For so long now, we have been clamoring for change and we have been frustrated over and over again because politicians promise us change but fail so very often. Many of us are resigned to the thought that there is nothing much we can do so we give up our power. With so many issues that abound and we see people in power who seem to only cater to their own personal interests, it is almost natural that no longer believe in the change that we have been hoping for. And we resort to blaming others for not doing their part. But what about our part?
Since the advent of the Industrial Revolution, people grouped as one and revolt to replace the system that they feel was oppressive to them. All over the world, there were wars during that time. In our case as a nation, we went through countless uprising and staged a major revolution in 1896. An uprising in 1986 was still a manifestation of this longing for change. But why do we seem to be still in the same rut if not worse off than we once were?
In retrospect, I can boldly say that we have been failing as a nation because all along we have been wanting change but we have always acted as victims. Long we have been waiting for that knight in shining armor while we wallow over being the damsels in distress. Various mass movements, while pushing for change are ridden with corruption. Even religious institutions have not been spared from it.
However, for decades, the view of change is now starting to shift. Well, Mother Theresa, Mahatma Gandhi, and even Gat Andres Bonifacio, had been pointing a path for us. The inward path. Gat Andres had called for “Maglinis ng loob,” by loob, he meant not merely the internal organization of Kataas-taasang, Kagalang-galangang Katipunan ng mga Anak ng Bayan, but of the inner self. Only to be killed by someone who believes that there is no more time for that inner work because the enemy is close at hand. Mahatma Gandhi had advised, “You must be the change that you want to see in the world,” and successfully ended the salt monopoly of Great Britain over India before he was killed. Mother Theresa has also said, “If you want to change the world, go home and love your family.”
The three heroes that I am mentioning here know something very well. Two of them were killed because of the potency of their message. Simply put, they are calling that if we want to change the world, we need to change ourselves first. We are the ones decisive of the change. In a simple gesture, like following traffic rules or not engaging in gossips, or throwing your garbage properly and following segregation schemes, and even changing the way we treat our children; we effect change slowly. Imagine if everybody does these little things, how great the impact would be!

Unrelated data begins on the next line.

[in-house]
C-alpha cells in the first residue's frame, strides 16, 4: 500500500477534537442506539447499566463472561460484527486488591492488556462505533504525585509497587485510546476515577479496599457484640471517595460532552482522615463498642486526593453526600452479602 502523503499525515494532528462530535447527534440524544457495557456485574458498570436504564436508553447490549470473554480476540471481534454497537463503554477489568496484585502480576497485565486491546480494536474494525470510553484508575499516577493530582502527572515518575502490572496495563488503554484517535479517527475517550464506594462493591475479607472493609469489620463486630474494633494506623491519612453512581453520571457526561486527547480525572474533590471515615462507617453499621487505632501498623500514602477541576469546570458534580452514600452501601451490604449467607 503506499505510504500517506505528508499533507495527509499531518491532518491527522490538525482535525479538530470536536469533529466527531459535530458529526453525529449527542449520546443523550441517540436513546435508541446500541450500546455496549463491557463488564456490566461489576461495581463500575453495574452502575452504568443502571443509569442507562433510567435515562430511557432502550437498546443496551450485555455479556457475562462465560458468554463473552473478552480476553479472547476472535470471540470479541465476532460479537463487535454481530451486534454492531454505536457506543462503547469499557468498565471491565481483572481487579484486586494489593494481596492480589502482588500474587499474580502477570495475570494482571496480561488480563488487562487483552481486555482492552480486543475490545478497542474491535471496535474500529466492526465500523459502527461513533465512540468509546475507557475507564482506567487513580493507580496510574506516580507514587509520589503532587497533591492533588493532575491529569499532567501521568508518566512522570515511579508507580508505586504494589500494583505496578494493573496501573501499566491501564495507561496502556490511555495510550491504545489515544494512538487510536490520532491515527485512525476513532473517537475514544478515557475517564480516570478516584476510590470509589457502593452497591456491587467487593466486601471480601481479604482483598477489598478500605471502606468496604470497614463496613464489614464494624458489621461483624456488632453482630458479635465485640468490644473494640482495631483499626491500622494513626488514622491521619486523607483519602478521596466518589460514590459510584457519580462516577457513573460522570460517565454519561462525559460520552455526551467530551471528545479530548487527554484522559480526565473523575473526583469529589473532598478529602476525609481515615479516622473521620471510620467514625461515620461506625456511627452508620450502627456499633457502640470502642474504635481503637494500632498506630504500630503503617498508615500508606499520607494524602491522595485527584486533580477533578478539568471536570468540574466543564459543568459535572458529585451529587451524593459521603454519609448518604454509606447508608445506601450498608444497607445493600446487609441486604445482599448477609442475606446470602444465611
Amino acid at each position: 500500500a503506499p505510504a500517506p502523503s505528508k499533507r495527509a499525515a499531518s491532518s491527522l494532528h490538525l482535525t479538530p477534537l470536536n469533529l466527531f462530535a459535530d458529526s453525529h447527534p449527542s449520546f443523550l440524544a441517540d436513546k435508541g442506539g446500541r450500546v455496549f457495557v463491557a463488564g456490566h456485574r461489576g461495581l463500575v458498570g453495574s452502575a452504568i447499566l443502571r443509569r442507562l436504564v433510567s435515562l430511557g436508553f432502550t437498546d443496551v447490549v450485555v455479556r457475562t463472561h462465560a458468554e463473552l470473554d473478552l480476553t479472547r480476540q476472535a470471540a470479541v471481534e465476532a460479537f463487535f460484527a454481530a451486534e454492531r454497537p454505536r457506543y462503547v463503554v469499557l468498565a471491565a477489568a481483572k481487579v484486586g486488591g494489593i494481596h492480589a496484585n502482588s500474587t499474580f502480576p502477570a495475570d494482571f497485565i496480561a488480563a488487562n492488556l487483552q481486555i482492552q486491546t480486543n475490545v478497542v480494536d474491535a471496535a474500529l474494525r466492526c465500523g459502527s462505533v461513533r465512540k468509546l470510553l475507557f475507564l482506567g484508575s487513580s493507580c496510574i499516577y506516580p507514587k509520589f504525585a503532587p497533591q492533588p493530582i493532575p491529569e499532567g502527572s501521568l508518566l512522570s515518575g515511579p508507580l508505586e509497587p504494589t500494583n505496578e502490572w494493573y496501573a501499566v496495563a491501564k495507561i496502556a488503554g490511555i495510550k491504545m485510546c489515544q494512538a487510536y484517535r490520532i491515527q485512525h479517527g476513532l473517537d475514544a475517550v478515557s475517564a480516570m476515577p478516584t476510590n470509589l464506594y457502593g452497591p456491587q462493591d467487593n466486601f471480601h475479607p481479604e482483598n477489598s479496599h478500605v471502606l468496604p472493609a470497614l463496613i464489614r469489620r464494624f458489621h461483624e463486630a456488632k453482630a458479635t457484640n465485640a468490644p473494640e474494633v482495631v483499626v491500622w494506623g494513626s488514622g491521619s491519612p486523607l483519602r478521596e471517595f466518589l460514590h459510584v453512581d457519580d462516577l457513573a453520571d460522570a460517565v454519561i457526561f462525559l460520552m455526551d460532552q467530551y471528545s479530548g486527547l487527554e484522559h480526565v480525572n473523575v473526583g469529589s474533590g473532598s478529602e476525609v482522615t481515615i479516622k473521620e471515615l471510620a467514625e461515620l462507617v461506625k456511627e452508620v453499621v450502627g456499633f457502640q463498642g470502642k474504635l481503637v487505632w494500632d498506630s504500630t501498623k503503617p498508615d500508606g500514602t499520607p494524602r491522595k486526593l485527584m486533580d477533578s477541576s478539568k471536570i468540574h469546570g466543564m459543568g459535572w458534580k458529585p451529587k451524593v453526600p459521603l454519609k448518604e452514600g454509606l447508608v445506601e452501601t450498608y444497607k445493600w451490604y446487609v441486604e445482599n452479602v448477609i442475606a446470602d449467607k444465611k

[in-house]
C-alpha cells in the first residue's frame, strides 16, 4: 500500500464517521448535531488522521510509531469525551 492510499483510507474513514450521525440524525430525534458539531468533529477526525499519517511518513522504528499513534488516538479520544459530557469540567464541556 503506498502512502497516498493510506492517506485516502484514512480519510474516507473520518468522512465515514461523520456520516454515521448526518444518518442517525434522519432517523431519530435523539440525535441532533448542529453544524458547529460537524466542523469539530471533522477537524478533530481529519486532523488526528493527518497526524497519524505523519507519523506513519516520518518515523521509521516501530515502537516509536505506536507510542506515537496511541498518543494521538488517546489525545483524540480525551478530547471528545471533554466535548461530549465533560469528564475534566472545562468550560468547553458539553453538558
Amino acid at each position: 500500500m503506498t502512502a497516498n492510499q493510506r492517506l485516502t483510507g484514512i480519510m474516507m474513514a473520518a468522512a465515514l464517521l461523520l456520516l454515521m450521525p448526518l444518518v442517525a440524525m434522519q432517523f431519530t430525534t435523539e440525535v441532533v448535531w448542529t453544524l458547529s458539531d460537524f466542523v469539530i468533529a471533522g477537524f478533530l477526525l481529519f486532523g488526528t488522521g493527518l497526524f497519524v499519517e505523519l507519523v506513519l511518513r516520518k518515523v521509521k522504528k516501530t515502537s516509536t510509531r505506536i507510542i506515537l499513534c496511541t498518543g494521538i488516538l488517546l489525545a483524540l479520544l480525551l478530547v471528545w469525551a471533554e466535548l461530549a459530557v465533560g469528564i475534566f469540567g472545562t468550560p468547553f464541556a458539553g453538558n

But the one to do it first must be the one who believes in it. We cannot throw away our power to do the right thing just because others have given up on it. We cannot treat our children hurtfully just because we have been raised in such a manner. Similarly, we cannot just stop believing in God just because others fail to live up to His ideals. It is not even about perfection or being better than others. It’s always our striving that matters. It is always in not giving up even when all the signs show failure. Maybe, with the Divine Grace, those who see us, especially the children, who follow by example, will follow suit.
Yes, over the centuries and decades, the call for change has revealed a deeper meaning: that if we want to change the world, we change ourselves first. The Mission Courage Worskhop has been putting forward that if we go to the world bearing our old, unproductive habits, with our old destructive ways of thinking, we won’t help in solving the problems of the world. Worse, we might even add unconsciously to it. But if we work on ourselves and strive to heal consciously, then it becomes highly possible for us to become part of the world solution.
Joan Mae Soco-Bantayan is a teacher at Tuburan Institute, Inc. She is also a wife and a mother of two. For questions and comments, feel free to drop her an e-mail at firstname.lastname@example.org or visit her Facebook page, Joan Mae Soco.
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